In tension, creation.
Snake advances by vacillation along the ground,
gyrfalcon’s wings beating up and down.
In the greatest tension, the greatest creation,
and the greatest creation is the gravest danger,
and destruction is tension held taut beyond limitation.
Taut ’till broke,
bent ’till rent,
the acrobatic art
splits apart,
and the acrobat

The fearsome fire white hot burning up,
white knuckled clenched fist gripped tight,
the teeth that grind in the night.
The parched string screaming taut,
bow pulled,
shivering back,
bent to point of rent,
the piercing pointed
arrow of light,
seams bursting,

Enantiodromia through the wall that is the inside of an egg.
Primal instinct in integration with x-ray vision.
A bow of hope pulled to the tightest taut,
bent to the quivering razor edge of rent,
knocked with an arrow that was blackest coal
but through fear’s anguished energy
was crushed, fused and crystallised
into a piercing pointed diamond
of sharpest compassion.



Howlings – ambient electroacoustica – now available on CD Baby and iTunes!

Homeostasis, Change, Addiction & Love

This IGNITE Talk (5 mins, 15 secs per slide – GO!) was presented at the Web of Change Conference Sept. 2013, at Balcones Springs just outside of Austin, TX. Huge thanks to the WOCMob for welcoming this errant pitch!

In response to my opening statement “I’m curious why orgs and people fiercely protect outrageous poisonous bullshit that will kill them, while resisting change that is blatantly obviously healthy and liberating.”, I trace an origin of ‘Things’ – conceptual, biological, then psychological – asserting that ego is a ‘homeostatic’ entity. I propose that ego is built up by ‘habits’ cycling around core desires, and that addiction reifies into a ‘cyclostatic’ resistance to change. Addiction is self-generating and delusional, both of which are relatively good descriptions of many orgs resistant to, for example, climate change science. Addictive structures, functioning in denial, are also exceedingly resistant to love, whose nature is revelatory. Situations where love directly encounters addiction are typically ‘apocalyptic’.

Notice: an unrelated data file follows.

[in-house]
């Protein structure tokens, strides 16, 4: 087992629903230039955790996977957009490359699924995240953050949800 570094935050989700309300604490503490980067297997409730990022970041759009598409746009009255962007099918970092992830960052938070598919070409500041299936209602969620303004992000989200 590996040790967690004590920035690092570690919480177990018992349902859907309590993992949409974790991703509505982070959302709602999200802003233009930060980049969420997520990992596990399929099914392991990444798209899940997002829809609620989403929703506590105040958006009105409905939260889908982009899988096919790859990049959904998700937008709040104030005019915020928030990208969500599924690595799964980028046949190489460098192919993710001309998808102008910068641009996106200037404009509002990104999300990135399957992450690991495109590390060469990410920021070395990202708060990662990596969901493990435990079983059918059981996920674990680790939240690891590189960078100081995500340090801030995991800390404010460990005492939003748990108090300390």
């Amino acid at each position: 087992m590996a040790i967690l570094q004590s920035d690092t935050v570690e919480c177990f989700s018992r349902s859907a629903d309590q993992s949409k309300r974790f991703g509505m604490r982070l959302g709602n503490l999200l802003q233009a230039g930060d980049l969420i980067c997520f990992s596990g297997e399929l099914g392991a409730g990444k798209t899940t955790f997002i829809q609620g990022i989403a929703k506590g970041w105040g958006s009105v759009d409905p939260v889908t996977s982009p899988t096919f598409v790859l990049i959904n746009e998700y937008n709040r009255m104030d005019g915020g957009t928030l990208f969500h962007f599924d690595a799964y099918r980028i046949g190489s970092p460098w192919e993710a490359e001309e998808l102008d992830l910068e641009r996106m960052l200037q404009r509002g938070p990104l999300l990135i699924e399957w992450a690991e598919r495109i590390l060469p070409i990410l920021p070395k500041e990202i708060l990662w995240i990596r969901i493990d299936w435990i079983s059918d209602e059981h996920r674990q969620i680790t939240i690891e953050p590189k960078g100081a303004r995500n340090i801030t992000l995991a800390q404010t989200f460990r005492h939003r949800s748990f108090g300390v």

God & Science

GodEvolutionConsciousnessIf God is defined as the most fruitful relationship possible between consciousness and evolution:
Science is God’s sandbox.
Science is God’s workshop.
Science is God’s kitchen.

Evolution’s a process of designing

Evolution is both a design and a designer; it’s a process of designing.